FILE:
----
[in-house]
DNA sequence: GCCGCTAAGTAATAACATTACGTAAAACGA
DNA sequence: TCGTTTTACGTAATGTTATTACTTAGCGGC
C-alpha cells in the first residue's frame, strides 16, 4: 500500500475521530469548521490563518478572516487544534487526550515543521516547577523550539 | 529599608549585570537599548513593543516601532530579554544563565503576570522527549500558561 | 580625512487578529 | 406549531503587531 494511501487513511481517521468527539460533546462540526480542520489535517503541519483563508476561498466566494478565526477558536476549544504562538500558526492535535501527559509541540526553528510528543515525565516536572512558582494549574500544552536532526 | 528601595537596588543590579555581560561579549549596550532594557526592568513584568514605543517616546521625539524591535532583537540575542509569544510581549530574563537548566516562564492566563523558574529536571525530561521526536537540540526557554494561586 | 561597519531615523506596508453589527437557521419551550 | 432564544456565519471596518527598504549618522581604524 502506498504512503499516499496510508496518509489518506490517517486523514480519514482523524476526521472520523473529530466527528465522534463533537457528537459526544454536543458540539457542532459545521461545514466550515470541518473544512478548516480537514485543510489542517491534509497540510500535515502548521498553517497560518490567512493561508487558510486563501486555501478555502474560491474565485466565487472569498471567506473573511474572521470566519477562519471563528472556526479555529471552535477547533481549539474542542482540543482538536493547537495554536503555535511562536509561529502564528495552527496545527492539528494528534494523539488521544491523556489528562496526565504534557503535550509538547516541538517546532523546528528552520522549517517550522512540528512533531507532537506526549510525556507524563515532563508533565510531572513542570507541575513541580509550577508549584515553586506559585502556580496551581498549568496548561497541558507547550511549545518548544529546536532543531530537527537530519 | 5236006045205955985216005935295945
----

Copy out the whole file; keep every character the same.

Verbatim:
[in-house]
DNA sequence: GCCGCTAAGTAATAACATTACGTAAAACGA
DNA sequence: TCGTTTTACGTAATGTTATTACTTAGCGGC
C-alpha cells in the first residue's frame, strides 16, 4: 500500500475521530469548521490563518478572516487544534487526550515543521516547577523550539 | 529599608549585570537599548513593543516601532530579554544563565503576570522527549500558561 | 580625512487578529 | 406549531503587531 494511501487513511481517521468527539460533546462540526480542520489535517503541519483563508476561498466566494478565526477558536476549544504562538500558526492535535501527559509541540526553528510528543515525565516536572512558582494549574500544552536532526 | 528601595537596588543590579555581560561579549549596550532594557526592568513584568514605543517616546521625539524591535532583537540575542509569544510581549530574563537548566516562564492566563523558574529536571525530561521526536537540540526557554494561586 | 561597519531615523506596508453589527437557521419551550 | 432564544456565519471596518527598504549618522581604524 502506498504512503499516499496510508496518509489518506490517517486523514480519514482523524476526521472520523473529530466527528465522534463533537457528537459526544454536543458540539457542532459545521461545514466550515470541518473544512478548516480537514485543510489542517491534509497540510500535515502548521498553517497560518490567512493561508487558510486563501486555501478555502474560491474565485466565487472569498471567506473573511474572521470566519477562519471563528472556526479555529471552535477547533481549539474542542482540543482538536493547537495554536503555535511562536509561529502564528495552527496545527492539528494528534494523539488521544491523556489528562496526565504534557503535550509538547516541538517546532523546528528552520522549517517550522512540528512533531507532537506526549510525556507524563515532563508533565510531572513542570507541575513541580509550577508549584515553586506559585502556580496551581498549568496548561497541558507547550511549545518548544529546536532543531530537527537530519 | 5236006045205955985216005935295945